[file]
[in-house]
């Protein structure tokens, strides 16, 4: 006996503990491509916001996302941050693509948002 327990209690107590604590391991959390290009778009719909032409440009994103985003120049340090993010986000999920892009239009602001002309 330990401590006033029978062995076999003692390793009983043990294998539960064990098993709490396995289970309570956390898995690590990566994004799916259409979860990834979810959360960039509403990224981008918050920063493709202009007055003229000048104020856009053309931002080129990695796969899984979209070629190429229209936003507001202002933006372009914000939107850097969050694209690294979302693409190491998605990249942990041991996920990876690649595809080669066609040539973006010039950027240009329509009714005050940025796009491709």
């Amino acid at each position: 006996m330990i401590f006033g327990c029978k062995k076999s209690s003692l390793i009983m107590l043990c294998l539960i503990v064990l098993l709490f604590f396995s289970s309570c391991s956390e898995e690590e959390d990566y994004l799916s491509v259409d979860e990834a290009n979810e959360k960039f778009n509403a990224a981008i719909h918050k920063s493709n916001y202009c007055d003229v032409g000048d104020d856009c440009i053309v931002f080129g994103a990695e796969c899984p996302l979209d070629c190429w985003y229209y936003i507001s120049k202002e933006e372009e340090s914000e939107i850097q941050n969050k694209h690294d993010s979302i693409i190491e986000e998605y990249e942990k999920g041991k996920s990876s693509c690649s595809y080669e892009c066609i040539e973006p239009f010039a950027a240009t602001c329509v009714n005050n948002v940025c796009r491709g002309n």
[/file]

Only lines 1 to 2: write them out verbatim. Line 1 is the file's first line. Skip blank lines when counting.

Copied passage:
[in-house]
């Protein structure tokens, strides 16, 4: 006996503990491509916001996302941050693509948002 327990209690107590604590391991959390290009778009719909032409440009994103985003120049340090993010986000999920892009239009602001002309 330990401590006033029978062995076999003692390793009983043990294998539960064990098993709490396995289970309570956390898995690590990566994004799916259409979860990834979810959360960039509403990224981008918050920063493709202009007055003229000048104020856009053309931002080129990695796969899984979209070629190429229209936003507001202002933006372009914000939107850097969050694209690294979302693409190491998605990249942990041991996920990876690649595809080669066609040539973006010039950027240009329509009714005050940025796009491709």